I don’t like using the word “Noughties”. There’s something I find deeply unsettling about it. Maybe it’s the vague yet deeply-ingrained snobbery I inevitably feel towards buzzwords (which is why I always put them in quotation marks, natch). They’re the mayflies of a linguistic Spring, fleeting and flashy, only as good as their short-life sell-by dates. But then again, some outstay their lives, living beyond their days burned into our collective conscience and, if they’re lucky, next year’s OED.
Perhaps I dislike it because it always brings to mind the tittering, sexually-repressed mindset we Brits are often given credited with. Carry On comedy, Benny Hill, some-or-other squinting misogynist gurning at a girl in a bra. America, for instance, has shunned the use of the “Noughties”. A Stateside friend of mine told me they had toyed with the idea, ultimately rejecting it as “too obviously British for us.”
But it’s not all spank-and-tickle connotations. What of the Noughties signifying not rumpy-pumpy, but nought, zero, absolute nothing… A decade bereft of any character, worth or note. Thanks, Century. Way to kill the buzz.
But if buzzwords can have an effect in the nebulous, poptastic realm of your average viewer, imagine what it’s like in the rarefied, mystical realm of TV production. Heady buzzwords clog the air so tightly they have to be cut out with a machete. Perhaps by some perverse osmosis the industry picked up the sense that we wanted something “Noughtie” on the box. Though following that logic, it has to be said that 90s TV didn’t concern itself overmuch with the adventures of those aged 90 to 99.
Neither were the lives of the 100+ on the agenda with what’s arguably been the defining TV show of the last ten years, a true taste of TV Marmite. Love it or hate it, Big Brother (2000-2010) changed the way we watched TV. I never really tuned in fully – you didn’t actually have to watch it to know what was going on, which was handy. Though that didn’t stop people, and voyeurism was suddenly very vogue.
There were reality shows before and reality shows afterwards, but for pure, grunting, shake-the-jar-and-see-if-they-fight honesty, Big Brother won hands down. It stripped off all the flashing bulbs, questions and game show tat (though it’s only a game show – remember that?) and presented its contestants as nominal public property.
Yet a love affair so bright and burning never lasts. Perhaps the public wanted their privacy back. Either way, the behemoth of BB is slowing; next year will be its last. Well, for a couple of years, at least. But a decade run is nothing to be sniffed at, and the final series, I think we can confidently predict, will surely be eventful.
Yet in 2001, it wasn’t just reality TV that changed the way we view. Reality itself, in its most raw and terrible form, redefined not only the media but the world. The attacks on September 11th were viewed by the entire world on television, a nightmarish panorama that unfolded in rolling news reports. Tragedies and disasters – man-made or otherwise – have always been broadcast to the world since Herbert Morrison’s eyewitness account of the Hindenburg disaster in 1937. But the scale and consequences of the World Trade Centre attacks crystallised itself on the screen – an all-too immediate account of horror and uncertainty, and a savage reminder that the power of TV lies not just in entertainment.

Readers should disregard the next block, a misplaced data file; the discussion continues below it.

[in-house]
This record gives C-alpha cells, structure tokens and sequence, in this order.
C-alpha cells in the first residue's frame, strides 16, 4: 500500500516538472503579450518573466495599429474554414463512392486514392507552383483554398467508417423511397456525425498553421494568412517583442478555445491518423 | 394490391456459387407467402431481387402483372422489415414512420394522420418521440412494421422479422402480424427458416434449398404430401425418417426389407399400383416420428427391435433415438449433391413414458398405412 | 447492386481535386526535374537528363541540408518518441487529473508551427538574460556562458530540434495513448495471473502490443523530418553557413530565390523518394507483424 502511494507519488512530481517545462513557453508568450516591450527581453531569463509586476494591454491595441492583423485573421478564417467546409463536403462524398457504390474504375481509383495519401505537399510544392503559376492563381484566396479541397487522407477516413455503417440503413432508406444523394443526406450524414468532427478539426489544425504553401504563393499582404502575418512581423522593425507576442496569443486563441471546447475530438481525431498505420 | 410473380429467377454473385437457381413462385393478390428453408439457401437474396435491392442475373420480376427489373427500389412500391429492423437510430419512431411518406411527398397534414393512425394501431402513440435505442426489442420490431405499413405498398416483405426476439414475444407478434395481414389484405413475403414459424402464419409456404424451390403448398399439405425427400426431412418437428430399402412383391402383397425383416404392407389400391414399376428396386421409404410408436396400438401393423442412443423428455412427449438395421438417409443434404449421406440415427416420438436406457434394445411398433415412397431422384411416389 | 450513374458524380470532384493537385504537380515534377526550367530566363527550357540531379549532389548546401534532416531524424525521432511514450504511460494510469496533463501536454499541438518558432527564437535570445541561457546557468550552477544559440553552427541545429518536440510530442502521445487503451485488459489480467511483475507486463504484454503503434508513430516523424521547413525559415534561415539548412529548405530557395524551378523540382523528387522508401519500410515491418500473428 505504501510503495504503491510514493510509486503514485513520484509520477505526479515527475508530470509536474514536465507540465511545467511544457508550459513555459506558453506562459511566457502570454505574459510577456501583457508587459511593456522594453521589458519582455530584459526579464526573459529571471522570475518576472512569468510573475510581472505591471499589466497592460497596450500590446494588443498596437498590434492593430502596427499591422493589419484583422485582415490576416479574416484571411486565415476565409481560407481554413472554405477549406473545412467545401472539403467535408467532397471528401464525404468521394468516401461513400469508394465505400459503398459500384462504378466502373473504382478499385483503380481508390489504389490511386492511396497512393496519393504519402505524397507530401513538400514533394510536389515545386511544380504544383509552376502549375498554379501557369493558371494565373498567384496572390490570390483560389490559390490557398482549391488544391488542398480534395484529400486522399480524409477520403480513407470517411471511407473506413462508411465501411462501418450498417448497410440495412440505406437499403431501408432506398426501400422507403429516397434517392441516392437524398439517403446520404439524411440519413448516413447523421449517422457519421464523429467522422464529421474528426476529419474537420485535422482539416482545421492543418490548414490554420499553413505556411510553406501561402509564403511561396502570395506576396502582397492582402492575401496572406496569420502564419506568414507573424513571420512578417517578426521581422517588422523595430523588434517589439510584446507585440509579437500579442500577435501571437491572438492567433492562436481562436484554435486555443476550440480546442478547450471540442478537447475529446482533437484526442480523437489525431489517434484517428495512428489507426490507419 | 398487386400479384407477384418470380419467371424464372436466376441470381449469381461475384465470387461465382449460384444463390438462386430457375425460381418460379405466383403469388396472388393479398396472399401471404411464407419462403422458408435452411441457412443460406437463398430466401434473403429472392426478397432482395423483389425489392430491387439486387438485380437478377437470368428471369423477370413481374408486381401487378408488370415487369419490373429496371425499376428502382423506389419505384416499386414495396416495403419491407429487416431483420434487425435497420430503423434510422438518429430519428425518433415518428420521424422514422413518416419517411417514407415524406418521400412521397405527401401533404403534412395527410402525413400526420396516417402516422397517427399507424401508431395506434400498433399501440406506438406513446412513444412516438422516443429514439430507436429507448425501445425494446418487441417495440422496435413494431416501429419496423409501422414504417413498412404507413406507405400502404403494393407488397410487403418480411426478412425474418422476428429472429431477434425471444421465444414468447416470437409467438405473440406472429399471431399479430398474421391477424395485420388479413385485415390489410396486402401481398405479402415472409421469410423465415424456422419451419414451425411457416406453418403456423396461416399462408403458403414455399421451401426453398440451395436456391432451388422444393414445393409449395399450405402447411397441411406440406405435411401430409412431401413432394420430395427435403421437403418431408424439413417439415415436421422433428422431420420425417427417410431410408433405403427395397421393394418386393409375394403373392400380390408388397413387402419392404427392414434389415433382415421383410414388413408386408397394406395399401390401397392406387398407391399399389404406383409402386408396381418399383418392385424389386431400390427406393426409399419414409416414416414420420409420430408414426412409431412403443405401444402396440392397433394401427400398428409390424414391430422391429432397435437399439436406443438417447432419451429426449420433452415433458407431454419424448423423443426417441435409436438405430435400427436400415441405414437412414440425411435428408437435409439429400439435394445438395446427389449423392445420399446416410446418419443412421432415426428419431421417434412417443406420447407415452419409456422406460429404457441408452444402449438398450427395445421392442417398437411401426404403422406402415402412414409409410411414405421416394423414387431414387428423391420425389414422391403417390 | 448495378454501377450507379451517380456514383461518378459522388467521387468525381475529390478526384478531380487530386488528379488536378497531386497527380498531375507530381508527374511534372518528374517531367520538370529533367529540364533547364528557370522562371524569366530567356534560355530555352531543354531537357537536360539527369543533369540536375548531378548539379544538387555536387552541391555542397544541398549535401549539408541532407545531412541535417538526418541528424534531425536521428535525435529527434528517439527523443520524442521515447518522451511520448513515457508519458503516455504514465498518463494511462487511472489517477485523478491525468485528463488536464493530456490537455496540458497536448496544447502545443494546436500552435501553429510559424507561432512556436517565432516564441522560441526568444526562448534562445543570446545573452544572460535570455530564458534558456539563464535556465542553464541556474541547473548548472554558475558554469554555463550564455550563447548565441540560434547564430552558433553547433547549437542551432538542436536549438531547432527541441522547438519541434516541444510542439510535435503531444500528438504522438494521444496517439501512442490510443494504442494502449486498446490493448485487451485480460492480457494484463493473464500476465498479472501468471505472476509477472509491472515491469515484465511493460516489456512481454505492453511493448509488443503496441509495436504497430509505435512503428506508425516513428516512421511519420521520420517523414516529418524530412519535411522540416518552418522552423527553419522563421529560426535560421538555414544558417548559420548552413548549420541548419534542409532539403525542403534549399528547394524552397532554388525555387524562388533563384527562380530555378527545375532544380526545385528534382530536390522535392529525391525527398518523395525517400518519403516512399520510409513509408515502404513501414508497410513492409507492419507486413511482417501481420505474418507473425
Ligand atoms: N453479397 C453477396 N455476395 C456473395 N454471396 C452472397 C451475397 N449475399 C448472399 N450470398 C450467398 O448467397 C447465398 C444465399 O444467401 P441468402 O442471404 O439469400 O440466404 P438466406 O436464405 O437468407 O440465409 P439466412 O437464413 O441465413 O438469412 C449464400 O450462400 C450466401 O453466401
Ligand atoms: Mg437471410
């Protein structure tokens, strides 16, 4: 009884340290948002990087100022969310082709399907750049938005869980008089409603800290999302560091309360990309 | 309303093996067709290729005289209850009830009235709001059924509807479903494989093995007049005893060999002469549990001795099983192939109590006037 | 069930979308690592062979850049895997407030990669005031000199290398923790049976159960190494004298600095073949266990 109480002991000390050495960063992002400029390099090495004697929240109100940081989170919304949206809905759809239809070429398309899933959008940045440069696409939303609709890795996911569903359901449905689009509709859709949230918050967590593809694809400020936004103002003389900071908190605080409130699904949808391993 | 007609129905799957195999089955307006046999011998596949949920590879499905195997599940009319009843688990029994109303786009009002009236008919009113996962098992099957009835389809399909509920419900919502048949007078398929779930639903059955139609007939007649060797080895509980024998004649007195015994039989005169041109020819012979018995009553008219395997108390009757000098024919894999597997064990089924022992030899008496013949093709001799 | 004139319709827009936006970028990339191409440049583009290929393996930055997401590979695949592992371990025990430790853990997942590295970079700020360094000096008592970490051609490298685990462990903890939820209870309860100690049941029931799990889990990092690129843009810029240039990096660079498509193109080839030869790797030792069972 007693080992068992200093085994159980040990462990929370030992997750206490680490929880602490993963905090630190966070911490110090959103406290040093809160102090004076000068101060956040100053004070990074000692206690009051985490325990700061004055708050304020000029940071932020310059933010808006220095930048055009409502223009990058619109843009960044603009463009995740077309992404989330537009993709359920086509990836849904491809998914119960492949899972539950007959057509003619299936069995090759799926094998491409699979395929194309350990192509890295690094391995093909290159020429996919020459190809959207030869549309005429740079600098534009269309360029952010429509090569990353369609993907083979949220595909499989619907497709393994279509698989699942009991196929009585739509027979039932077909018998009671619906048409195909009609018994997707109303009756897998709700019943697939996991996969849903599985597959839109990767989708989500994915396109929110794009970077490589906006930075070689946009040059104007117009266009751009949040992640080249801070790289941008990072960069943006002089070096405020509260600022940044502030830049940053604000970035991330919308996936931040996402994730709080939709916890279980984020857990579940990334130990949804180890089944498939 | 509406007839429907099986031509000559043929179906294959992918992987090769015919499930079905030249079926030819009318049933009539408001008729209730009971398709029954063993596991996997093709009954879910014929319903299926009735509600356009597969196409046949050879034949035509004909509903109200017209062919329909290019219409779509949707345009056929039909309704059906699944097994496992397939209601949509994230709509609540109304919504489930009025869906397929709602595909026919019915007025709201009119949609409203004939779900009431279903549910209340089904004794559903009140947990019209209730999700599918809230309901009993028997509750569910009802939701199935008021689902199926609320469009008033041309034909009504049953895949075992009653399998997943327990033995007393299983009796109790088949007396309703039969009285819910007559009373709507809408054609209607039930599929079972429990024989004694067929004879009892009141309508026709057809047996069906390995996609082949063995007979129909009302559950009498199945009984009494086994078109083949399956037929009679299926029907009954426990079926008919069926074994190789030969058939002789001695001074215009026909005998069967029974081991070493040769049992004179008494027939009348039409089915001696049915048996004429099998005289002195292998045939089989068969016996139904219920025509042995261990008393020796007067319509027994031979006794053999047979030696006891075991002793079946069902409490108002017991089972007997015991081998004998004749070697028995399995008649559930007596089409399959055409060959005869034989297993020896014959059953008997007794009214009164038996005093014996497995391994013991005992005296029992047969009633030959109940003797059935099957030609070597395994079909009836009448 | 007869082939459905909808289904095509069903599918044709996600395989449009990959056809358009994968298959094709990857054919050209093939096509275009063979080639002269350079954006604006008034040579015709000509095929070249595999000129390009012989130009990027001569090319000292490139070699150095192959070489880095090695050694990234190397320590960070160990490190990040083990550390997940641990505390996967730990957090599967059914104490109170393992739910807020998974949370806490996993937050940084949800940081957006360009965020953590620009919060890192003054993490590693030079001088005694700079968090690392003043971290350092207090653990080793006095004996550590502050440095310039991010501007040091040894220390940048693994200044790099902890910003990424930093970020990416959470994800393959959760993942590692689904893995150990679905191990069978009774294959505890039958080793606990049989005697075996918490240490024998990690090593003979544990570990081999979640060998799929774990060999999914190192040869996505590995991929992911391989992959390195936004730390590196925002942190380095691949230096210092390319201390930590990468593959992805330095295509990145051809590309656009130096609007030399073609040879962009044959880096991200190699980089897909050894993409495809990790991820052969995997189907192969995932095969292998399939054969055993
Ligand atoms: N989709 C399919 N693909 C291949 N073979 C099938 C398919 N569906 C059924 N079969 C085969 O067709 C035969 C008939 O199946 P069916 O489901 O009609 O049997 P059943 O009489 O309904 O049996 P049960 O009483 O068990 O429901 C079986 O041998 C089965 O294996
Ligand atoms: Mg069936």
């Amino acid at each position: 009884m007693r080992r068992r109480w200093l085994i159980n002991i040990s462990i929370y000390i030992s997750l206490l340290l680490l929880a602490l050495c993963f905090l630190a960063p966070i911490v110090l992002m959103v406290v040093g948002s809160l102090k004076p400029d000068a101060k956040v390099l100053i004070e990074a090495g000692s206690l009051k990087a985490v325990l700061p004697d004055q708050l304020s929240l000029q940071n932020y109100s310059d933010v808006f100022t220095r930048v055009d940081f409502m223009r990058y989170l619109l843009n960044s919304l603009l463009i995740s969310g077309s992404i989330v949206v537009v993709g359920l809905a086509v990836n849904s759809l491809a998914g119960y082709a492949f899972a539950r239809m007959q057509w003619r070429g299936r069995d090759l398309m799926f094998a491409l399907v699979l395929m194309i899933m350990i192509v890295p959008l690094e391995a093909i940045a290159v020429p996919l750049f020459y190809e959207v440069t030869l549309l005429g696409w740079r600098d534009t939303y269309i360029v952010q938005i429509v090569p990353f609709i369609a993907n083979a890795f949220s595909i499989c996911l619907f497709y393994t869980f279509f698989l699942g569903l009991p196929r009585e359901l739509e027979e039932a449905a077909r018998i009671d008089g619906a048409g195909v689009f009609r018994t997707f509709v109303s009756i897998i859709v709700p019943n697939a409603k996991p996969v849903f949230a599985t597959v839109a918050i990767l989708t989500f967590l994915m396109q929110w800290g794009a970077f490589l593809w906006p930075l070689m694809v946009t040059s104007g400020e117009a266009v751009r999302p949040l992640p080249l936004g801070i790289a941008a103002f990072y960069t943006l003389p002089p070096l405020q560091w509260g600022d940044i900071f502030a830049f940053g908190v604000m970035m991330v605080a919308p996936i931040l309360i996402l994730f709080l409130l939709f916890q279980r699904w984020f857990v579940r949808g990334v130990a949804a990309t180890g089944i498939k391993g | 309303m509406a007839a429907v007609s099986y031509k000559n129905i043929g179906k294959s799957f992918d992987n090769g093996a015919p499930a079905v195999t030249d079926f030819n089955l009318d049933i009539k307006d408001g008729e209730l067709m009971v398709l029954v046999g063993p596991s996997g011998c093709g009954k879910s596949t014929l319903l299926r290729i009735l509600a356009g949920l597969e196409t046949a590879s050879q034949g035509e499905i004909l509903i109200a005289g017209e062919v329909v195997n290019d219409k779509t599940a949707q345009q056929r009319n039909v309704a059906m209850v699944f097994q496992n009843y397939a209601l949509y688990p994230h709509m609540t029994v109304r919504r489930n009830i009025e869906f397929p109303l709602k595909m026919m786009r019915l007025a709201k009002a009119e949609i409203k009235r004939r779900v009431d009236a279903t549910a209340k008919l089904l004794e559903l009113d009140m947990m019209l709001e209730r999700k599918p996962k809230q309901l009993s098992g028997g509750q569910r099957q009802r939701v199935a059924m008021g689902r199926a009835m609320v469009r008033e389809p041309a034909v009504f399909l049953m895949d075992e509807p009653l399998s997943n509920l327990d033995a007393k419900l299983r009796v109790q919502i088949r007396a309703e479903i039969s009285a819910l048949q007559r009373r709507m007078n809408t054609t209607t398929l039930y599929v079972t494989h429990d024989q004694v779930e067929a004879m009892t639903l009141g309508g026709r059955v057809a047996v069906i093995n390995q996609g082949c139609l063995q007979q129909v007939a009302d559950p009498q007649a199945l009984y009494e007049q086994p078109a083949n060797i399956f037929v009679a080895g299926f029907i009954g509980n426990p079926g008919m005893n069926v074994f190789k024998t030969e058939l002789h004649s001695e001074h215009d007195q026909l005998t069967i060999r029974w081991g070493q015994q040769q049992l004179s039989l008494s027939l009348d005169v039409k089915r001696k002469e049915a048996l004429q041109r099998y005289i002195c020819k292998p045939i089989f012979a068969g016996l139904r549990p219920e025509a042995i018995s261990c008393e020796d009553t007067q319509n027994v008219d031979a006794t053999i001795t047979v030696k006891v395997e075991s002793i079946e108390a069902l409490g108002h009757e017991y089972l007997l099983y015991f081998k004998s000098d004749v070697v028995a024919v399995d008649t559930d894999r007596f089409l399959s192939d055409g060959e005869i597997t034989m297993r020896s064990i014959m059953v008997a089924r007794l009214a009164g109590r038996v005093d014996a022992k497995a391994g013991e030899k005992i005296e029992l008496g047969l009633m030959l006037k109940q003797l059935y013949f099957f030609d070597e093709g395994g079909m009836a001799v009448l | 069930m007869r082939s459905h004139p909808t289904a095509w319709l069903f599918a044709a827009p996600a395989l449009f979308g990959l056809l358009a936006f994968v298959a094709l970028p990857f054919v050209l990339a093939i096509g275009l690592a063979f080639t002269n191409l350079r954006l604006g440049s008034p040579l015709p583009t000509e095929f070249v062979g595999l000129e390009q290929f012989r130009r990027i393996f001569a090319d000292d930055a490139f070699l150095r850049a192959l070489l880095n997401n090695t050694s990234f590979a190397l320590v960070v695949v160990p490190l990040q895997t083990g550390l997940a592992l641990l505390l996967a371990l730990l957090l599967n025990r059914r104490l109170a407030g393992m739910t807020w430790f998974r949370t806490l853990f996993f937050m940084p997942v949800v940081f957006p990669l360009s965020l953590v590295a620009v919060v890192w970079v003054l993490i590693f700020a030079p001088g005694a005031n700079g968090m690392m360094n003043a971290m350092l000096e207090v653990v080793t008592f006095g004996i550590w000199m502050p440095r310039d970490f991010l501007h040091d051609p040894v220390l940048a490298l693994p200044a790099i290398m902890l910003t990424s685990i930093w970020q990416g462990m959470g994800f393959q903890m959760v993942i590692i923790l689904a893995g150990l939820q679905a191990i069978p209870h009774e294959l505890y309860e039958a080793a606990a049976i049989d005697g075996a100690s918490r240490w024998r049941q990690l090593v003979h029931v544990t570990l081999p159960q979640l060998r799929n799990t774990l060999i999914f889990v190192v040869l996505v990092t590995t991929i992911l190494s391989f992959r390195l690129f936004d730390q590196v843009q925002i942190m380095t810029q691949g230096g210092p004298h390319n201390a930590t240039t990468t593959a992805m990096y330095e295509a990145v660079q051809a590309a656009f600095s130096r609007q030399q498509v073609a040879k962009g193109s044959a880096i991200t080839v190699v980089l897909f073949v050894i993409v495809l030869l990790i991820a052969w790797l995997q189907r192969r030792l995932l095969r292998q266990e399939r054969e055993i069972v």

Another drastic change occurred not in our programs but in the way we watched TV. Here was the true beginning of the digital TV age, with E4, BBCs 3 and 4 and a slew of other new channels all appearing within the space of a couple of years. ITV changed its name to ITV1 in preparation for ITVs 2-300, now mostly known as “The Poirot Network”. Would more choice mean in a dip in quality? Would ratings plummet? Heck no! We’ll fill the gaps with so many repeats that you’ll never quite know if you’ve seen this one or not. A Digibox is the entertainment equivalent of looking for a shirt at TJ Hughes. There’s a hell of a lot of stuff out there, and the chances of finding something you like are slim.
But how else were viewing trend defined in the first five years of the “Noughties”? 2002 saw the start of The Wire, the stand-out HBO drama which every TV writer is contractually obliged to mention in every article (if we don’t, Charlie Brooker hunts us down and beats us with a cue ball in a sock). Friends ended in 2003; Fraiser would go the same way the next year – though 2004 would see the start of one of the most glorious cartoons ever to be broadcast. It’s called Foster’s Home For Imaginary Friends, and if you’ve never seen it then you’re missing out on one of the funniest, most charming shows I’ve seen. Check it out.
But what of the next five years? Tune back in next week (same Bat time, same Bat website) to find out how our viewing habits have been defined by more reality TV, the residents of Watford, and eleven million house calls from a certain Doctor…
It’s not all about me poncing on, y’know. What are your TV highlights from 2000-2004? Let’s get some debate going. C’mon, you know you want to tell me how wrong I am.